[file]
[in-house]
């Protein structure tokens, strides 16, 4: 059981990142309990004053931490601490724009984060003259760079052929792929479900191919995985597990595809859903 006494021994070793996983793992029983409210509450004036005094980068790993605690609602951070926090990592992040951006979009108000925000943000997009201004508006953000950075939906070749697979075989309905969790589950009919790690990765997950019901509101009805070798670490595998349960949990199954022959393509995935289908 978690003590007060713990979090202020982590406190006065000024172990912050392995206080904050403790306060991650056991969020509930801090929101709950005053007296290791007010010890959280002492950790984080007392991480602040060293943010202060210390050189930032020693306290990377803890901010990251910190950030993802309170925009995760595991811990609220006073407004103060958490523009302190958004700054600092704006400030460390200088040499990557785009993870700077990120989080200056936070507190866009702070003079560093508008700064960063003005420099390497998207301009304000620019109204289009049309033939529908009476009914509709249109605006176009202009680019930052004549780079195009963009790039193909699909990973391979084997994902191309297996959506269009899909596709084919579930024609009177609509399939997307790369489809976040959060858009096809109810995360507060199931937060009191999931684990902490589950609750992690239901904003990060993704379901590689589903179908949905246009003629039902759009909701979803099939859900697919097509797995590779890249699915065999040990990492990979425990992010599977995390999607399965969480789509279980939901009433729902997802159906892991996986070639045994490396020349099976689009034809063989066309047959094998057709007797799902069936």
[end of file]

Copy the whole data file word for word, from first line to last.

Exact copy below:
[in-house]
């Protein structure tokens, strides 16, 4: 059981990142309990004053931490601490724009984060003259760079052929792929479900191919995985597990595809859903 006494021994070793996983793992029983409210509450004036005094980068790993605690609602951070926090990592992040951006979009108000925000943000997009201004508006953000950075939906070749697979075989309905969790589950009919790690990765997950019901509101009805070798670490595998349960949990199954022959393509995935289908 978690003590007060713990979090202020982590406190006065000024172990912050392995206080904050403790306060991650056991969020509930801090929101709950005053007296290791007010010890959280002492950790984080007392991480602040060293943010202060210390050189930032020693306290990377803890901010990251910190950030993802309170925009995760595991811990609220006073407004103060958490523009302190958004700054600092704006400030460390200088040499990557785009993870700077990120989080200056936070507190866009702070003079560093508008700064960063003005420099390497998207301009304000620019109204289009049309033939529908009476009914509709249109605006176009202009680019930052004549780079195009963009790039193909699909990973391979084997994902191309297996959506269009899909596709084919579930024609009177609509399939997307790369489809976040959060858009096809109810995360507060199931937060009191999931684990902490589950609750992690239901904003990060993704379901590689589903179908949905246009003629039902759009909701979803099939859900697919097509797995590779890249699915065999040990990492990979425990992010599977995390999607399965969480789509279980939901009433729902997802159906892991996986070639045994490396020349099976689009034809063989066309047959094998057709007797799902069936």